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The Why, What and How of Data Strategy

What Do You Recommend? Data strategy is complex, it’s long-term (hopefully) and it needs to be inherently dynamic and flexible to successfully implement. Not surprising then, that answering a question like “what data strategy do you recommend?” isn’t all that easy these days.

Reverse Engineer the Why

I ask my clients to think about why they are looking to implement a data management strategy and ask them to simplify their answer using the most basic language to make sure not to overcomplicate it. Examples of this could include:

–      Bringing all data together in order to generate consensus

–      Understanding more about our existing customers

–      Translating customer insights into relevant marketing messages

Map Out the What

Once you have established your why, it’s a relatively simple process to turn that into use cases and to organise those use cases in terms of priority. In other words, you begin to focus on what are you going to do. The strategic framework should provide a clear vision of what you need to do in order to achieve your goals. It should be dynamic and flexible but should provide yardstick measurement of progress against specific objectives, milestones, and use cases. This project plan is vital to ensure you successfully implement and execute on any given data strategy, regardless of the use cases

Work through the How –  Capital and Operational Expenditure

Once you have your why and your what, and you have begun to think about the strategic framework, you will need to focus on the how. The how revolves around two key elements:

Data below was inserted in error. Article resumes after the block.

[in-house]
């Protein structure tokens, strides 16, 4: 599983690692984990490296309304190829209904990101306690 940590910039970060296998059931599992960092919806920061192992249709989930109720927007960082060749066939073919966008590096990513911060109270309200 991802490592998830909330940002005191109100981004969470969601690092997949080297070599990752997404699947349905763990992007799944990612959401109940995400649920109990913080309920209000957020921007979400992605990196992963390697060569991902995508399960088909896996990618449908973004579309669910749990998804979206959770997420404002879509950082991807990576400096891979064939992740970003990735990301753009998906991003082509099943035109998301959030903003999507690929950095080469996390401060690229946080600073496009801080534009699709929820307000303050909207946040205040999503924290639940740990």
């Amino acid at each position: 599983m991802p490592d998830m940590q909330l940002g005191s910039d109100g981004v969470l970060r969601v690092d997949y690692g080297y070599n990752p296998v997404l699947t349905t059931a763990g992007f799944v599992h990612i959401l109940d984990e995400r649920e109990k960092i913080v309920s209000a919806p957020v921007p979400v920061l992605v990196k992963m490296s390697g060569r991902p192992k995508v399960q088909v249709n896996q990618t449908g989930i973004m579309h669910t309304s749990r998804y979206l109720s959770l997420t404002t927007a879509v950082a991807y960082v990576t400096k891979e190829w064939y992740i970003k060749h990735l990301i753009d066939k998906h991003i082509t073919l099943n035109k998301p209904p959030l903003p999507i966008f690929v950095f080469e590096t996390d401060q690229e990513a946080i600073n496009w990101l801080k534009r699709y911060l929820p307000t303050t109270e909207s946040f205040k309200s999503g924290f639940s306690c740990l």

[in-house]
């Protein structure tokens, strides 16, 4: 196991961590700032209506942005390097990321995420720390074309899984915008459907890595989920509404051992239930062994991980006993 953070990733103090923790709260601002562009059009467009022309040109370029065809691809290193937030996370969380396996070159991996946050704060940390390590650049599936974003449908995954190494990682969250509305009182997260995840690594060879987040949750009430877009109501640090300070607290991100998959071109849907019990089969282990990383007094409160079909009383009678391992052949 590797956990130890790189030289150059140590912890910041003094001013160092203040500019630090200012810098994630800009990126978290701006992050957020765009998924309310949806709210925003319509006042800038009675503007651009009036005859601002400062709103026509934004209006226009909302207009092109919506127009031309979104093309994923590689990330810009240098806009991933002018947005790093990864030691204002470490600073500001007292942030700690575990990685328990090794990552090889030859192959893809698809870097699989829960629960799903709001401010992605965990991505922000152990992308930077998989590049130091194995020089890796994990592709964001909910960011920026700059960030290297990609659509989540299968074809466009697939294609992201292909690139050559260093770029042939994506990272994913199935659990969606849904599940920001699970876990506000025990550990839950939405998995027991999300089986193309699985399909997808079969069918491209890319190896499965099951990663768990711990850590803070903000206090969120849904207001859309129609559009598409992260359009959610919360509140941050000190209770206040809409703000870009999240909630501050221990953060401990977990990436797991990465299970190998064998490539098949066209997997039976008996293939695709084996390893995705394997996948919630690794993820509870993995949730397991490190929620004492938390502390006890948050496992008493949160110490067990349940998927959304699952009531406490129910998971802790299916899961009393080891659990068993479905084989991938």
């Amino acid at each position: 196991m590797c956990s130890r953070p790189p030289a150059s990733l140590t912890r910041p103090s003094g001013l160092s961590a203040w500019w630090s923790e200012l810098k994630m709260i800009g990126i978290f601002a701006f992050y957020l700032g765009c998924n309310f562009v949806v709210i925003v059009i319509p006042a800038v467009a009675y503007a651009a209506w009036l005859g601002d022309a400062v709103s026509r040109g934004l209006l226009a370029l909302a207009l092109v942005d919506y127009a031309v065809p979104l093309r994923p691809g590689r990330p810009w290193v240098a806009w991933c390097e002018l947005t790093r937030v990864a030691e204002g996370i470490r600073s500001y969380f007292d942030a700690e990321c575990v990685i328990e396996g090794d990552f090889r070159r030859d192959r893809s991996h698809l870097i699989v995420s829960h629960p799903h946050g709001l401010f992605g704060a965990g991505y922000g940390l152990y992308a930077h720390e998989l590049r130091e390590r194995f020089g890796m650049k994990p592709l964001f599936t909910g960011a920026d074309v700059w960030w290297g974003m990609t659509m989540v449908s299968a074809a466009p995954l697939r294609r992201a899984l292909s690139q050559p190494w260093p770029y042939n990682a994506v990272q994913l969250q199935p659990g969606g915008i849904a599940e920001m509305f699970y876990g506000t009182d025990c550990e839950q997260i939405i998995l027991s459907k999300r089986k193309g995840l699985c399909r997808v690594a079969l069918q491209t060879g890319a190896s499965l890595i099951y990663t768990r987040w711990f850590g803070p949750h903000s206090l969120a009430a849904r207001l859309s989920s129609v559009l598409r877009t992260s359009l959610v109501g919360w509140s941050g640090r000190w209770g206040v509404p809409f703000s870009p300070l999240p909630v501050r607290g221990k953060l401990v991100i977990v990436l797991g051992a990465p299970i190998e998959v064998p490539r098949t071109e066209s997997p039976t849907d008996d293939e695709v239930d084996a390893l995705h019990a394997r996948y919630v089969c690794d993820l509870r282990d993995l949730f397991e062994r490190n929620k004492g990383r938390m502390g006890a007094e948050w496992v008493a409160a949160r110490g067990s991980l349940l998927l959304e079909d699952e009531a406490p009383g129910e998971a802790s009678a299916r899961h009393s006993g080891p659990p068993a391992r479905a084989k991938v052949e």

Capital Expenditure – In simple terms, what tools and technologies will you need to execute on your why? Do you need a DMP, an ID resolution solution, a DSP, or all of the above? Do you need something else entirely? Furthermore, what investments in data are you making? Is this a purely 1st party dependent strategy, or will you need to evaluate 2nd and 3rd party data opportunities in the market? What are the processes and the protocols around this, and what are the time and resource considerations?

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Operational Expenditure – The creation of an operational infrastructure provides a platform on which you can begin to execute against your strategic framework to achieve success. It is paramount to effective deployment and is in most cases, where major bottlenecks begin to develop. This comes down to the people and the process of continued execution. Do you need a team, if so, what do you intend to invest in building that team? What talent set do you require to be successful, what external and internal resources are available to support the team’s development?

Don’t Procrastinate, Execute

The most important aspect once you have queried your why, established the what and developed on the how is to ensure you actually execute.  Execution cannot be overstated in my view, it is absolutely critical to execute in order to deliver any value through your data strategy. Failure is possible, and in fact likely, don’t be precious about it or paralysed by the prospect of it. Test, learn, iterate and evolve.

The strategic framework is dynamic and flexible in order to account for minor setbacks and these should be balanced against successes.  Marginal gains and incremental value are at the heart of any data strategy, and if you have strong foundations and a clear vision you will differentiate yourself.

 

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